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Jan 18, 2023
USDA provides more than $70 million to protect crops and natural resources from invasive pests and diseases

The U.S. Department of Agriculture (USDA) is allocating more than $70 million to support 350 projects under the Plant Protection Act’s Section 7721 program as part of a nationwide effort to strengthen the country’s infrastructure for pest detection, surveillance and mitigation, as well as protect the U.S. nursery system.  Universities, states, federal agencies, nongovernmental organizations, nonprofits, and Tribal organizations will carry out selected projects in 48 states, Guam and Puerto Rico.

“These funds provide state governments, universities, tribal organizations and other essential cooperators across the nation the tools they need to protect U.S. agriculture, natural resources, and food security,” said Jenny Moffitt, under secretary for USDA’s marketing and regulatory programs. “These projects also advance science in the fight against invasive plant pests and diseases and expand export opportunities for American growers.”

Of the 350 projects funded in fiscal year 2023, 28 projects are funded through the National Clean Plant Network (NCPN). The NCPN helps our country maintain the infrastructure necessary to ensure that pathogen, disease and pest-free-certified planting materials are available for U.S. specialty crop producers who grow citrus, other fruit trees, berries, grapes, hops, roses, and sweet potatoes.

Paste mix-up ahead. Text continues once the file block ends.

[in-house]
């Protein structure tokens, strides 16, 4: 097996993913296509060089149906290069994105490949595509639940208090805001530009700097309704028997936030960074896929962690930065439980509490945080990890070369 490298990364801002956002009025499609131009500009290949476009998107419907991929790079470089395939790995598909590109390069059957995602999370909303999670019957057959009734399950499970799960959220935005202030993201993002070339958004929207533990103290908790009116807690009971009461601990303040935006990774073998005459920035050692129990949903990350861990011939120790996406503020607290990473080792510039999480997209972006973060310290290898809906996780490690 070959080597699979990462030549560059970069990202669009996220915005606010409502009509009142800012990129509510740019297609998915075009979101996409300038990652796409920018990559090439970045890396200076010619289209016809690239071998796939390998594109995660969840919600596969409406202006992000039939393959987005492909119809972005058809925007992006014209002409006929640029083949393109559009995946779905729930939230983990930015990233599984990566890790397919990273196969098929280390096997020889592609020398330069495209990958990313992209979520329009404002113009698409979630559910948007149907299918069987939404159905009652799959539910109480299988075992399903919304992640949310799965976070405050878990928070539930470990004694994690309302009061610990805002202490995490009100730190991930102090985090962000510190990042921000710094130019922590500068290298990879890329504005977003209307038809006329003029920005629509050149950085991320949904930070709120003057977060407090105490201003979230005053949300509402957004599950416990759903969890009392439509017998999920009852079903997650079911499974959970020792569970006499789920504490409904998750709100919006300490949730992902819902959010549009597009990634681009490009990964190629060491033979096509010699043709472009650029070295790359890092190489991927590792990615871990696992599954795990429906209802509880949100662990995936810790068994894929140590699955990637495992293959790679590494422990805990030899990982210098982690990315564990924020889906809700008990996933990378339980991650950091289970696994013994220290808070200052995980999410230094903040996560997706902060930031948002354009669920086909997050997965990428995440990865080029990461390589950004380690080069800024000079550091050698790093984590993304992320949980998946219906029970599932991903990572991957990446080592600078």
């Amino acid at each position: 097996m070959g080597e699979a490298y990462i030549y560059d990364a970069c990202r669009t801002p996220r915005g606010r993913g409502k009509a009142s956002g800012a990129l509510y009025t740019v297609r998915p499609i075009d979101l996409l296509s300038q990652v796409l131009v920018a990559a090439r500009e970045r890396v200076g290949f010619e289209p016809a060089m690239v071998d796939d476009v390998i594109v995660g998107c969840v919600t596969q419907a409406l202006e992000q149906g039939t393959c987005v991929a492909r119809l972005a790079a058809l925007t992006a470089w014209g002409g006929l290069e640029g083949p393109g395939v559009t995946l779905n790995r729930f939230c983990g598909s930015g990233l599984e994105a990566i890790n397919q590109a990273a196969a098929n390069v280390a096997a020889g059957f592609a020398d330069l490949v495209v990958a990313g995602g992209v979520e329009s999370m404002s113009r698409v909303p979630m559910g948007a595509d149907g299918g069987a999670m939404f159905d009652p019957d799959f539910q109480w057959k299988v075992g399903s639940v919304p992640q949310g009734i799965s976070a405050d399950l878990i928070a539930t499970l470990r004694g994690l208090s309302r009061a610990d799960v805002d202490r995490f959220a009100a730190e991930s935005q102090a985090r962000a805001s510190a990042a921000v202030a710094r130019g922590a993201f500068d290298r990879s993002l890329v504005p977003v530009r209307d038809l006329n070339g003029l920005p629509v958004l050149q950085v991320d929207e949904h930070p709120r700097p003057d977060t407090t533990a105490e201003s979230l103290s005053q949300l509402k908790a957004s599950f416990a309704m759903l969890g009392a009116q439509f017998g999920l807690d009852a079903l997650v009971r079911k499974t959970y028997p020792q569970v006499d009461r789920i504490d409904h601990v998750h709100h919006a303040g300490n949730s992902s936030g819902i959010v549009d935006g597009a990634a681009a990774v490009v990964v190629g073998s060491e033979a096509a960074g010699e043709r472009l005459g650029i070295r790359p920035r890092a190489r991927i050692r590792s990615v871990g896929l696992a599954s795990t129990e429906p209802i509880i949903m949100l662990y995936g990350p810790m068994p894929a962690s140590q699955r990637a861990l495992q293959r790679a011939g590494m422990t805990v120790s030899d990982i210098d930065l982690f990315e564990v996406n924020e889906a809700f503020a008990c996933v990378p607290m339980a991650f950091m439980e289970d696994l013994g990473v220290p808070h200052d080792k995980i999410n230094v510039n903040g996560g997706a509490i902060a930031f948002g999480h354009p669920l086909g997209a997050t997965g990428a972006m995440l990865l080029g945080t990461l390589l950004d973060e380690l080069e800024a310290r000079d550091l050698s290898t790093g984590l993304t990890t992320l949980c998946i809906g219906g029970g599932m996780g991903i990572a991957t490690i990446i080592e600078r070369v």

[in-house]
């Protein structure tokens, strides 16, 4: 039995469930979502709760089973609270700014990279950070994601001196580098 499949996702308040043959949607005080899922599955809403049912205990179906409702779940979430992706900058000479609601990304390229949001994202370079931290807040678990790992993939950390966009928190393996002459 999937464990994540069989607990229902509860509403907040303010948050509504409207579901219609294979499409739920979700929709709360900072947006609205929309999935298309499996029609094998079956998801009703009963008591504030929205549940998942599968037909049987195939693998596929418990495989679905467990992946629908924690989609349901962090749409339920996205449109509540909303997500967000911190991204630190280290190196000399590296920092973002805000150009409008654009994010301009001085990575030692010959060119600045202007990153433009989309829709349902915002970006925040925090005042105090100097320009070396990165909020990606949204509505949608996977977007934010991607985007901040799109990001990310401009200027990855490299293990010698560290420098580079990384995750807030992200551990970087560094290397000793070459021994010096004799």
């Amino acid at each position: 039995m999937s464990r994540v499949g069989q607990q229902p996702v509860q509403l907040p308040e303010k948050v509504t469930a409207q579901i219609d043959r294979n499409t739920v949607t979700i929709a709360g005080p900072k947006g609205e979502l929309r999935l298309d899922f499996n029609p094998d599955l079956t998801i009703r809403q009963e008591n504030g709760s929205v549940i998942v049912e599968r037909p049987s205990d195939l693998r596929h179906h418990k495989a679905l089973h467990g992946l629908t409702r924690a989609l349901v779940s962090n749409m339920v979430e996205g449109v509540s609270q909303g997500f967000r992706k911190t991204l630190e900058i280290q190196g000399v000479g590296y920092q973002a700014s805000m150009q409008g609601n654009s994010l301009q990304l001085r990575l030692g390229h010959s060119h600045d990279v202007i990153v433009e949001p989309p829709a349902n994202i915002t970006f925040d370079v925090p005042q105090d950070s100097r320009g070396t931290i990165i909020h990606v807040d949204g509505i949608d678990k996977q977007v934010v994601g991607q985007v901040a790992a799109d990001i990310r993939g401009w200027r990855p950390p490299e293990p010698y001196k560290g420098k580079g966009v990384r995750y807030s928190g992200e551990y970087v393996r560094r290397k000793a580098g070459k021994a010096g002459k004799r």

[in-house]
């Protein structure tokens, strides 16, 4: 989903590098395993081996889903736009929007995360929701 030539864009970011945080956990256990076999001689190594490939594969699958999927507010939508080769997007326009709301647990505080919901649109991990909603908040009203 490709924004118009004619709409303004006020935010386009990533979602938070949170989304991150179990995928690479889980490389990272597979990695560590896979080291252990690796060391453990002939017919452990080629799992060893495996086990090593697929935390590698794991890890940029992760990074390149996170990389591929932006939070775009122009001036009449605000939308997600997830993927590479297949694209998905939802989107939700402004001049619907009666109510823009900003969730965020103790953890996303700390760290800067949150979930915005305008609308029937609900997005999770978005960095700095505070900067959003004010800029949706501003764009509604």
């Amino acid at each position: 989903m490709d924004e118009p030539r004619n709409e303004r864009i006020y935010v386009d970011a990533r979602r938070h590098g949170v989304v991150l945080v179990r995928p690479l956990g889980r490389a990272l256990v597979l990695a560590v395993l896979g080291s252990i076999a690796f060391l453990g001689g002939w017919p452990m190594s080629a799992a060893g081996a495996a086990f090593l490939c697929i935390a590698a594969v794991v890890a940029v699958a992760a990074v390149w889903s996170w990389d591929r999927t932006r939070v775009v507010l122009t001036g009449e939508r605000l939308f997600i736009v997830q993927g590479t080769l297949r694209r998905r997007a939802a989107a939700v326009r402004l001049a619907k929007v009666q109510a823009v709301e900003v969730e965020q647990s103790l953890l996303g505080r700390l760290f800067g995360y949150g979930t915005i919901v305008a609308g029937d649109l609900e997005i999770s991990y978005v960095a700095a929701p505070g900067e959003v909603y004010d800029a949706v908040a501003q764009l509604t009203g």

Since 2009, USDA has supported more than 5,170 projects and provided nearly $809 million in funding through the Plant Pest and Disease Management and Disaster Prevention Program. These projects allow USDA and its partners to quickly detect and respond to invasive plant pests and diseases.

Some of the projects funded this year include:

  • Northern giant hornet research and eradication efforts: $992,766 in Washington;
  • Agriculture plant pest detector dog teams: $6,000,477 to California, Florida, Hawaii and nationally to support detector dog team training and maintenance for domestic pest detection;
  • Box tree moth: $974,865 to survey and protect American boxwoods from the invasive pest;
  • Stone fruit and orchard commodities: $1,293,416 to support pest detection surveys in 11 states, including California, Pennsylvania, Rhode Island, and Utah;
  • Forest pests: $1,127,313 for various detection tools, control methods development, and outreach to protect forests from harmful pests in 16 states, including Arkansas, Indiana, Pennsylvania, Tennessee, Vermont and Wisconsin;
  • Sudden oak death (Phytophthora ramorum) and related species: $642,775 in 15 states, including Georgia, Kentucky, Ohio, Pennsylvania, and Vermont, and nationally for survey, diagnostics, mitigation, probability modeling, genetic analysis and outreach;
  • Solanaceous plants (including tomato): $244,704 to support surveys in 8 states, including Kentucky, Louisiana, Oregon, and West Virginia.

USDA will use $13.5 million to rapidly respond to invasive pest emergencies should a pest of high economic consequence be found in the United States. In the past, USDA has used these funds to rapidly respond to pests such as the northern giant hornet, spotted lanternfly, coconut rhinoceros beetles, invasive fruit flies, and the box tree moth.

Learn more about the Plant Protection Act’s Section 7721 on the USDA Animal and Plant Health Inspection Service (APHIS) website:

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